At $190k with COE, Volkswagen’s Tiguan 2.0 R-Line SUV commands a premium in Singapore, but you won’t wonder where the money spent went
The new Volkswagen Tiguan’s changed considerably, as noted in our review of the mainstream 1.4-litre ‘Highline’ version, it’s bigger, bolder and full of technology as well.
But as noted, the Tiguan (as a Volkswagen) has always occupied a unique space – above the European/Japanese mainstream, but still priced below luxury brands like BMW, Lexus or Mercedes-Benz.
The least expensive Tiguan is currently the Comfortline EQP 1.4 – that goes for $133,400 with COE.
Above that the $140,400 with COE Tiguan Highline 1.4 represents one sort of buyer, the $192,400 with COE ‘R-Line’ represents quite something else altogether.
If the Highline has more lounge lizard DNA, then the R-Line definitely gets more of the tiger genes.
That approach means the R-Line version has been shooting roids, not just hitting the jungle gym, as it’s positively chunky and purposeful.
The gaping lower front maw, gloss black bits and 19-inch wheels make it look more like the huge Touareg. In a darker colour it’d be downright menacing.
That’s a big contrast to the almost anonymous design of the previous one, even in R-Line spec, and one backed up by some pretty toothsome performance too. It packs the 2.0-litre turbocharged engine with 220bhp and 350Nm of torque, plus 4MOTION all-wheel drive.
It’s a potent drivetrain, and keep in mind there’s almost GTI levels of power here, with the all-wheel drive and turbo power you hardly need to let it spool up and the car rockets forward like a minorly-scalded cat or hot-watered reptile.
Dynamic chassis control (DCC, basically adaptive dampers) lend the Tiguan decent overall poise and while it’s not the pointiest SUV around, it is predictable and agile-feeling, and doesn’t give you the feeling of there being a lot of mass to drag around.
The standard VW drive modes are present, but since this is the 4MOTION model there are also some extra choices: The mode dial can select various offroad programmes, and there’s also an extra Custom Offroad mode. The adaptive driver display can also show you steering angle in off-road mode.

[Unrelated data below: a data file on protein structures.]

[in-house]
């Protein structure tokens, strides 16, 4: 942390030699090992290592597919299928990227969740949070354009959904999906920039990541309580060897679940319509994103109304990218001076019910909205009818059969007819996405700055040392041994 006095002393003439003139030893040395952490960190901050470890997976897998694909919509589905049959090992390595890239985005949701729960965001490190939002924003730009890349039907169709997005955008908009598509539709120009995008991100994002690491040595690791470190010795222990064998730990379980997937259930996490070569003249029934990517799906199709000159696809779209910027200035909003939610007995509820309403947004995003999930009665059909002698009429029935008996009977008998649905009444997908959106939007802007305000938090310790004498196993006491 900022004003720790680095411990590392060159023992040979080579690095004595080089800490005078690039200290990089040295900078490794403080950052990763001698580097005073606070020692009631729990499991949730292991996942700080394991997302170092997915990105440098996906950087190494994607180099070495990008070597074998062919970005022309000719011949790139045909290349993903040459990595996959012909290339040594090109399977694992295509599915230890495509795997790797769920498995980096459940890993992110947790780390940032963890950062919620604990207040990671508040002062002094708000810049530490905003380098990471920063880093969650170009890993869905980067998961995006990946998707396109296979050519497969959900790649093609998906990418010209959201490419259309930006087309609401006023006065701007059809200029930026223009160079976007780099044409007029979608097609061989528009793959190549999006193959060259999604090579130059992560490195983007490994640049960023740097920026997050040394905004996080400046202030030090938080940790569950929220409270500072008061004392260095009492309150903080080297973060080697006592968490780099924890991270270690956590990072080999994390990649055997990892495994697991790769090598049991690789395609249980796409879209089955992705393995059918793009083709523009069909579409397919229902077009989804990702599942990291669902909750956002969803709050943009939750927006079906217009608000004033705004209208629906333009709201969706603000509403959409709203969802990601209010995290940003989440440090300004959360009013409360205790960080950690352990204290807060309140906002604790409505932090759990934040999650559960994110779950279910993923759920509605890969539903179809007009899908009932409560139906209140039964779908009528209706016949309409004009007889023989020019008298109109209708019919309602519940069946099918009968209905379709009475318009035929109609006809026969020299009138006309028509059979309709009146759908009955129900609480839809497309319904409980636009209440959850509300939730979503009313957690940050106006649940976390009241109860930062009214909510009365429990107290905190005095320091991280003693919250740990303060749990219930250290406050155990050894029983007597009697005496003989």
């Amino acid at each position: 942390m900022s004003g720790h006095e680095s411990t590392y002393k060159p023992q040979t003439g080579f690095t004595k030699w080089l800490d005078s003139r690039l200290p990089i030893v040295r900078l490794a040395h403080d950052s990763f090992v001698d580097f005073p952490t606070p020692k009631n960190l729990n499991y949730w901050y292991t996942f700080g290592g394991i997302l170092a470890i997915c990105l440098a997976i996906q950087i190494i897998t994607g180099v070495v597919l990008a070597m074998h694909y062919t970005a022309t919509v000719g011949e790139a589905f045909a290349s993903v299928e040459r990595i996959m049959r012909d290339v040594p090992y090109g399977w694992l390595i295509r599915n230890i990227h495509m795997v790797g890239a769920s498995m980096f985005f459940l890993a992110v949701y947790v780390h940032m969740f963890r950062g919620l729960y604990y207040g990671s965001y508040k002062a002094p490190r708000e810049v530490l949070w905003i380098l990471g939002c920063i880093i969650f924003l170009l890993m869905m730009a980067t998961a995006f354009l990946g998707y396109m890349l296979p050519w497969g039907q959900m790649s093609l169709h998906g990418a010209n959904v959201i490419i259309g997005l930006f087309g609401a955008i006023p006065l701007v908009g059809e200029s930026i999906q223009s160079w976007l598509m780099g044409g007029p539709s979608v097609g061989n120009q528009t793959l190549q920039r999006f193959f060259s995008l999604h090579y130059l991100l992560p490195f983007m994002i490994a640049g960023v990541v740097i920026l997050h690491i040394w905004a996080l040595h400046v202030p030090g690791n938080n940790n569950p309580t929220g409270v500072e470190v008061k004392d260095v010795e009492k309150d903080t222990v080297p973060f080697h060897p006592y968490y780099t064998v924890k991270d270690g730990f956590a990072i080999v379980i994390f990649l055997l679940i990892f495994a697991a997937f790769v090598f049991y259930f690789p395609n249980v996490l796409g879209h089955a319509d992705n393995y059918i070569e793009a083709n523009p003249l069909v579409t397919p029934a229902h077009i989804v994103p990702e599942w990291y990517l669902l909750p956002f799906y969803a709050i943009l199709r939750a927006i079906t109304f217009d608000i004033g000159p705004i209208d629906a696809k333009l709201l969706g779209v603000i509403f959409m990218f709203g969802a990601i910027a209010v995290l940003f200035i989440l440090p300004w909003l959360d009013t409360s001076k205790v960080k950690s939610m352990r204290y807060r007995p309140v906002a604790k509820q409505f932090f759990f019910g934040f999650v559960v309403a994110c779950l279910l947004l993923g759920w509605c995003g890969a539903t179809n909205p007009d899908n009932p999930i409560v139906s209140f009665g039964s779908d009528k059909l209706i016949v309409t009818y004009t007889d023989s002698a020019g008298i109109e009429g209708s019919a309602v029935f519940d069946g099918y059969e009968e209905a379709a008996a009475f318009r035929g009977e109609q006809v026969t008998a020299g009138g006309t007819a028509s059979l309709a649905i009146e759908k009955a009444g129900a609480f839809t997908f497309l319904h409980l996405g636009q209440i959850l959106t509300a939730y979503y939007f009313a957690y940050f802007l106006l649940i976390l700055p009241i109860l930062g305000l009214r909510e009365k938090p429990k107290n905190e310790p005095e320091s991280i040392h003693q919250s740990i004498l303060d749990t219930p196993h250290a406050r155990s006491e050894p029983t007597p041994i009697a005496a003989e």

As we found out in our drive of the car in Berlin, the Tiguan’s surprisingly capable off-road, but the off-road bias does the car a little injustice here in Singapore: The dynamics are good, but would be much better if the car wasn’t running Pirelli Scorpion Verde mixed, four-season tyres.
They’re a decent choice if you live in the countryside, but here in Singapore they interfere with braking and harder cornering, and if you try to throw the car around a little it starts to come unstuck. The Range Rover Sport SVR has a similar problem with its rubber, too.
It’s not a big caveat, nothing a fresh set of road-biased rubber will solve, but it’s something Singaporean buyers, who will in all likelihood never venture off road, should note.
Like the standard Highline model, the R-Line packs a big, big list of features. Over its more modest brother, the R gets larger 19-inch wheels, the R-Line body kit, adaptive cruise control, 360-degree camera and fully electric front seats.
Besides the all-wheel drive and 2.0-litre drivetrain of course, it shows that you’re really not sacrificing much and highlights again what a competitive package the standard Tiguan offers.
And like the Highline model, the R-Line punches pretty much above its weight when it comes to the competition.
While $190k for a Tiguan might sound steep, there’s much more car to be had now with the second-gen machine, and it’s still both cheaper and better equipped than 2.0-litre versions of the X1 or GLA.
Volkswagen Tiguan 2.0 R-Line
|Engine||1,984cc, inline 4, turbocharged|
|Power||220bhp at 4500-6200rpm|
|Torque||380Nm at 1500-4400rpm|
|VES / CO2||C1 / 183g/km CO2|
|Price||$192,400 with COE|